Saturday, July 29, 2006


a) Not limited to or by established, traditional, orthodox, or authoritarian attitudes, views, or dogmas; free from bigotry.
b) Favoring proposals for reform, open to new ideas for progress, and tolerant of the ideas and behavior of others; broad-minded.
c) Of, relating to, or characteristic of liberalism.
d) Liberal Of, designating, or characteristic of a political party founded on or associated with principles of social and political liberalism, especially in Great Britain, Canada, and the United States.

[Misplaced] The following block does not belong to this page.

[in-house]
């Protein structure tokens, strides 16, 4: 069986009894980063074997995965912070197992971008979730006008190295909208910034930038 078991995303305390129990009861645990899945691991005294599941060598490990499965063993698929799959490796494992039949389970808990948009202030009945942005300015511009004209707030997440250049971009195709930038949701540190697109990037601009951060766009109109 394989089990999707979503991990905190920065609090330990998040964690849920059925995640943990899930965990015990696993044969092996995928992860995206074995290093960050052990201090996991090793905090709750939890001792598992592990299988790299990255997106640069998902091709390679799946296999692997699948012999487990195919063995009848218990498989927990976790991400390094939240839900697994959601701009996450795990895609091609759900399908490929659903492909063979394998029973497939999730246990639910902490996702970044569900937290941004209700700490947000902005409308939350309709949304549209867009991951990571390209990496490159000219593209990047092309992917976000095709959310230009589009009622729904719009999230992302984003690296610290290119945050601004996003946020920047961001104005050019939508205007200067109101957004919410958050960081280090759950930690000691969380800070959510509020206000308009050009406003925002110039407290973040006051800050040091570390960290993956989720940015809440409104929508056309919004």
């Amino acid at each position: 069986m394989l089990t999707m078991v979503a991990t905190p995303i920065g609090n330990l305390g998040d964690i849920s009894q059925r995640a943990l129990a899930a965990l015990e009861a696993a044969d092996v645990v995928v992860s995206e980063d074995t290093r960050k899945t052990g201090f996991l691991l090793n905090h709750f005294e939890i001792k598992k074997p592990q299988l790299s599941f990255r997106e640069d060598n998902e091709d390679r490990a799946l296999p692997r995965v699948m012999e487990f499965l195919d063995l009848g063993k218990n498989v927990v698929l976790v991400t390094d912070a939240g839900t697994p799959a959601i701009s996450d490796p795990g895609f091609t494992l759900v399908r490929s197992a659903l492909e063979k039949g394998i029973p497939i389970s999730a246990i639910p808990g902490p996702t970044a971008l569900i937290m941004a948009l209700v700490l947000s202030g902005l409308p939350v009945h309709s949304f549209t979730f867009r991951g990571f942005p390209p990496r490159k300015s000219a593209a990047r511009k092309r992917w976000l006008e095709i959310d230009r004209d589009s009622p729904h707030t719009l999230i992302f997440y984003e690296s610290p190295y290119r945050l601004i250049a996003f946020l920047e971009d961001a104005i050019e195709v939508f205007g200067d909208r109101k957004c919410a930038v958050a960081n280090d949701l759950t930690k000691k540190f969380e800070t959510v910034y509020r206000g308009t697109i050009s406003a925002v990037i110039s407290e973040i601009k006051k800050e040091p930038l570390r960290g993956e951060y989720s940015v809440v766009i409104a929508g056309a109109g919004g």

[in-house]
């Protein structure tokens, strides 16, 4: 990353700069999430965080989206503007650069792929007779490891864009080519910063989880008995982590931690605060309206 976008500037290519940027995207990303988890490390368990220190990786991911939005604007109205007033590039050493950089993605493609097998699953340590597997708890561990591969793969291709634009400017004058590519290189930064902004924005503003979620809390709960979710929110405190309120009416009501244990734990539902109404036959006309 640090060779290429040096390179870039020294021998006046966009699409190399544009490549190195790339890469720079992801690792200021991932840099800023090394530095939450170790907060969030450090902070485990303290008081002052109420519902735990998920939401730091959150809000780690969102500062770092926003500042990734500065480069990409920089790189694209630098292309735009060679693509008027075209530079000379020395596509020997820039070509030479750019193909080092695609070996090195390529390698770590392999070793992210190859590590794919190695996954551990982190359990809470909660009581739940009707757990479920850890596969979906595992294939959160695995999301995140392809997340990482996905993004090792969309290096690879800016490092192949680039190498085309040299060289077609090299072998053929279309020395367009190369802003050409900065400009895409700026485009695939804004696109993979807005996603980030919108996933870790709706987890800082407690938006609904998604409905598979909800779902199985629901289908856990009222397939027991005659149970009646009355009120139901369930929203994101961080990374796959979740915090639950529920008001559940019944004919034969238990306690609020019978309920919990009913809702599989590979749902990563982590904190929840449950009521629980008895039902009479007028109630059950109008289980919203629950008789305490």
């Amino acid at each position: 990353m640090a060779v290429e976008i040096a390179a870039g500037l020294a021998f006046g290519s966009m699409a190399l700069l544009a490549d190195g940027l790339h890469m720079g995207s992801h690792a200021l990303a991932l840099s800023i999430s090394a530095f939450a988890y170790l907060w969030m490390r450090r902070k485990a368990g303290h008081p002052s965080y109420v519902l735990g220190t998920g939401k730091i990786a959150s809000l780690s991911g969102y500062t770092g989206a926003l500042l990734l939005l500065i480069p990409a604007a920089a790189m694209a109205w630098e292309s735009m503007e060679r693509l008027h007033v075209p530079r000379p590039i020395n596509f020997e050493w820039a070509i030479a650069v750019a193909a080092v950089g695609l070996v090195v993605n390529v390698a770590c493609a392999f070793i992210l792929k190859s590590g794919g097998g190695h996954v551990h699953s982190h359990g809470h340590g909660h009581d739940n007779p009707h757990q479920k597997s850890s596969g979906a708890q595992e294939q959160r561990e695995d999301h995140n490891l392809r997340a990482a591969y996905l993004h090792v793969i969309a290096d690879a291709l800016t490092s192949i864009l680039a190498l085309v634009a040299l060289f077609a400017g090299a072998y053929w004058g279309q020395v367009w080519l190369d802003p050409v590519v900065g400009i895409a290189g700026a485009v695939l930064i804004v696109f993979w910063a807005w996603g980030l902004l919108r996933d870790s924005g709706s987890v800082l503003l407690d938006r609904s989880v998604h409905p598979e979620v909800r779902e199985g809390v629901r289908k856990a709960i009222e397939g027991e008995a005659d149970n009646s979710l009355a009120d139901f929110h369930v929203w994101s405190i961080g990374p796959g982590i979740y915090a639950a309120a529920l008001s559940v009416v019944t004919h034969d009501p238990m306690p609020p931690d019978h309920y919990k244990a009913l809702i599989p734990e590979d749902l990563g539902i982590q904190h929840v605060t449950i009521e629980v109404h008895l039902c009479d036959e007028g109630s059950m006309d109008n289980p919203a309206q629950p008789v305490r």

a) One who believes that it is impossible to know whether there is a God.
b) One who is skeptical about the existence of God but does not profess true atheism.

I moved from Canada to the USA in my early 20’s, before I really thought much about politics or what to call myself. In Canada there are multiple political parties and provincial politics, in particular, was always a quagmire that I never ventured far into. Since I’ve lived in the Bay Area for almost 20 years I have a skewed vantage point of life in general and politics in particular. I know that the rest of the country is not like we are around these parts. I don’t like labels but I can safely say that I am both a liberal and an agnostic. Both of these things put me into a distinct minority in this country, but because of my location and my ability to keep my mouth shut whenever religion or politics comes up, I manage to avoid the wrath of others for the most part.